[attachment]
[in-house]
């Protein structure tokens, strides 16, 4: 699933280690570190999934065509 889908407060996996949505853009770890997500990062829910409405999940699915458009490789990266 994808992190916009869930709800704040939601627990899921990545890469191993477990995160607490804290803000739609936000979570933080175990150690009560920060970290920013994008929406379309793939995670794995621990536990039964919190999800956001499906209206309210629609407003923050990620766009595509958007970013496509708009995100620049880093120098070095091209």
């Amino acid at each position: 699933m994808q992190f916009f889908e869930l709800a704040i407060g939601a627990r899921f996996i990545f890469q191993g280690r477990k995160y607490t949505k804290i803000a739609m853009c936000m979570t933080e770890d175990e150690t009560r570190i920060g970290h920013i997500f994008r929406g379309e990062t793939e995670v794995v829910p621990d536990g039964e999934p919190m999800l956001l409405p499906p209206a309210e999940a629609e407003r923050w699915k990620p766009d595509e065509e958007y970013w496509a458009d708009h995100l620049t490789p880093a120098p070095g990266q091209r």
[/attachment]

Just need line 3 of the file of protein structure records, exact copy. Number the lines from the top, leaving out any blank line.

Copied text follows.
């Amino acid at each position: 699933m994808q992190f916009f889908e869930l709800a704040i407060g939601a627990r899921f996996i990545f890469q191993g280690r477990k995160y607490t949505k804290i803000a739609m853009c936000m979570t933080e770890d175990e150690t009560r570190i920060g970290h920013i997500f994008r929406g379309e990062t793939e995670v794995v829910p621990d536990g039964e999934p919190m999800l956001l409405p499906p209206a309210e999940a629609e407003r923050w699915k990620p766009d595509e065509e958007y970013w496509a458009d708009h995100l620049t490789p880093a120098p070095g990266q091209r």